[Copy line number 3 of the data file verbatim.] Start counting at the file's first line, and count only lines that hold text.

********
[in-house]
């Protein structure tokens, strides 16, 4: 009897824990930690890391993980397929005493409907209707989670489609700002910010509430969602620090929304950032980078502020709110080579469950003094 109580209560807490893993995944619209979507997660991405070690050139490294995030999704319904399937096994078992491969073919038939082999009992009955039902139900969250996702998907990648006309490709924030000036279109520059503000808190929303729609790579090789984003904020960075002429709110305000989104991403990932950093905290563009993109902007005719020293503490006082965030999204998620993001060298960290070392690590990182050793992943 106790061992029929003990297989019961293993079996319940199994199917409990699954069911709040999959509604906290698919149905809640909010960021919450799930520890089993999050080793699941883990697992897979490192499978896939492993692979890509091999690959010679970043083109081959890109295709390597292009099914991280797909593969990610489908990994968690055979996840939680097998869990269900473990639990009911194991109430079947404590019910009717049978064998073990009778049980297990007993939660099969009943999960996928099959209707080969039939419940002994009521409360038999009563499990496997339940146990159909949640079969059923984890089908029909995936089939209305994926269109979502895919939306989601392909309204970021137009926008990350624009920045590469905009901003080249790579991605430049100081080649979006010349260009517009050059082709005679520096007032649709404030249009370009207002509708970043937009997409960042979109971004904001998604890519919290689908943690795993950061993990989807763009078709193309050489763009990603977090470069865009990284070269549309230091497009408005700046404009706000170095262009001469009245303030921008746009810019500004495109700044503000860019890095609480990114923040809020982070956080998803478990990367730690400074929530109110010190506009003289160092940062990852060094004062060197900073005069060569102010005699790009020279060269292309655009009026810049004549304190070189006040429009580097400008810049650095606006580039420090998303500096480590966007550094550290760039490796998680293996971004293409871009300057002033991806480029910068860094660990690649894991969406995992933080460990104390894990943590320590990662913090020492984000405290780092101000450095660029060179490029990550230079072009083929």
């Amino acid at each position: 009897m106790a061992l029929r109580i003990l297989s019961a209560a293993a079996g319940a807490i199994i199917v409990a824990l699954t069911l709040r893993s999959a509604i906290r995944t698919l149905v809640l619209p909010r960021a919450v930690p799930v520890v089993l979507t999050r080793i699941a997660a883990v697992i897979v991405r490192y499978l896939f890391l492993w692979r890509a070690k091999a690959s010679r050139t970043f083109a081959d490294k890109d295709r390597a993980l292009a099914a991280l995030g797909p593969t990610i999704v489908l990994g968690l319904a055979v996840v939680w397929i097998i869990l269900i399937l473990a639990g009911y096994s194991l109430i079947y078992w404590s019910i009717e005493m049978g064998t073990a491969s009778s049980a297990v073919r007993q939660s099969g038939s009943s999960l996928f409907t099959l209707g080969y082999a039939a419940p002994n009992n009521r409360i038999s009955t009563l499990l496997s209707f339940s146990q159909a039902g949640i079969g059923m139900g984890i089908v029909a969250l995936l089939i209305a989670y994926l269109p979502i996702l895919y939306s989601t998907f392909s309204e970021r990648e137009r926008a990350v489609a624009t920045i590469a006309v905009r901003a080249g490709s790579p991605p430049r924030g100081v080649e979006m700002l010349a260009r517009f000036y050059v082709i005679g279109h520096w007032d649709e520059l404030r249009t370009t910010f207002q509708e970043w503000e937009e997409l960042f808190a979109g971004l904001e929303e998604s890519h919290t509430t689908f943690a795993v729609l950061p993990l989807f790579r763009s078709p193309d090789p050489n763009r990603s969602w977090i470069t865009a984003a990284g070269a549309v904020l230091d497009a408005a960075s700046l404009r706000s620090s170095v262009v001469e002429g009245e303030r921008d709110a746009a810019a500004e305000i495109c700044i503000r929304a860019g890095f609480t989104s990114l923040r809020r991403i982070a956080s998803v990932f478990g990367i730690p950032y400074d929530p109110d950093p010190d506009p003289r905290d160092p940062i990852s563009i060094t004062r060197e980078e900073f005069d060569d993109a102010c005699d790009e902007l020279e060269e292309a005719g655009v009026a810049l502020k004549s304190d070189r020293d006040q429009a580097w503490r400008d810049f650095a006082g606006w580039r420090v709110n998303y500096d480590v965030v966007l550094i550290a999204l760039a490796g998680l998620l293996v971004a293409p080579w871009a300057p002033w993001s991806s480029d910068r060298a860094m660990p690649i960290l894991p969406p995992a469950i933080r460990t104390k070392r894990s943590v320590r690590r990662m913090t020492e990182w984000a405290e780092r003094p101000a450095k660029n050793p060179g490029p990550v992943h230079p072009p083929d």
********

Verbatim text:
């Amino acid at each position: 009897m106790a061992l029929r109580i003990l297989s019961a209560a293993a079996g319940a807490i199994i199917v409990a824990l699954t069911l709040r893993s999959a509604i906290r995944t698919l149905v809640l619209p909010r960021a919450v930690p799930v520890v089993l979507t999050r080793i699941a997660a883990v697992i897979v991405r490192y499978l896939f890391l492993w692979r890509a070690k091999a690959s010679r050139t970043f083109a081959d490294k890109d295709r390597a993980l292009a099914a991280l995030g797909p593969t990610i999704v489908l990994g968690l319904a055979v996840v939680w397929i097998i869990l269900i399937l473990a639990g009911y096994s194991l109430i079947y078992w404590s019910i009717e005493m049978g064998t073990a491969s009778s049980a297990v073919r007993q939660s099969g038939s009943s999960l996928f409907t099959l209707g080969y082999a039939a419940p002994n009992n009521r409360i038999s009955t009563l499990l496997s209707f339940s146990q159909a039902g949640i079969g059923m139900g984890i089908v029909a969250l995936l089939i209305a989670y994926l269109p979502i996702l895919y939306s989601t998907f392909s309204e970021r990648e137009r926008a990350v489609a624009t920045i590469a006309v905009r901003a080249g490709s790579p991605p430049r924030g100081v080649e979006m700002l010349a260009r517009f000036y050059v082709i005679g279109h520096w007032d649709e520059l404030r249009t370009t910010f207002q509708e970043w503000e937009e997409l960042f808190a979109g971004l904001e929303e998604s890519h919290t509430t689908f943690a795993v729609l950061p993990l989807f790579r763009s078709p193309d090789p050489n763009r990603s969602w977090i470069t865009a984003a990284g070269a549309v904020l230091d497009a408005a960075s700046l404009r706000s620090s170095v262009v001469e002429g009245e303030r921008d709110a746009a810019a500004e305000i495109c700044i503000r929304a860019g890095f609480t989104s990114l923040r809020r991403i982070a956080s998803v990932f478990g990367i730690p950032y400074d929530p109110d950093p010190d506009p003289r905290d160092p940062i990852s563009i060094t004062r060197e980078e900073f005069d060569d993109a102010c005699d790009e902007l020279e060269e292309a005719g655009v009026a810049l502020k004549s304190d070189r020293d006040q429009a580097w503490r400008d810049f650095a006082g606006w580039r420090v709110n998303y500096d480590v965030v966007l550094i550290a999204l760039a490796g998680l998620l293996v971004a293409p080579w871009a300057p002033w993001s991806s480029d910068r060298a860094m660990p690649i960290l894991p969406p995992a469950i933080r460990t104390k070392r894990s943590v320590r690590r990662m913090t020492e990182w984000a405290e780092r003094p101000a450095k660029n050793p060179g490029p990550v992943h230079p072009p083929d």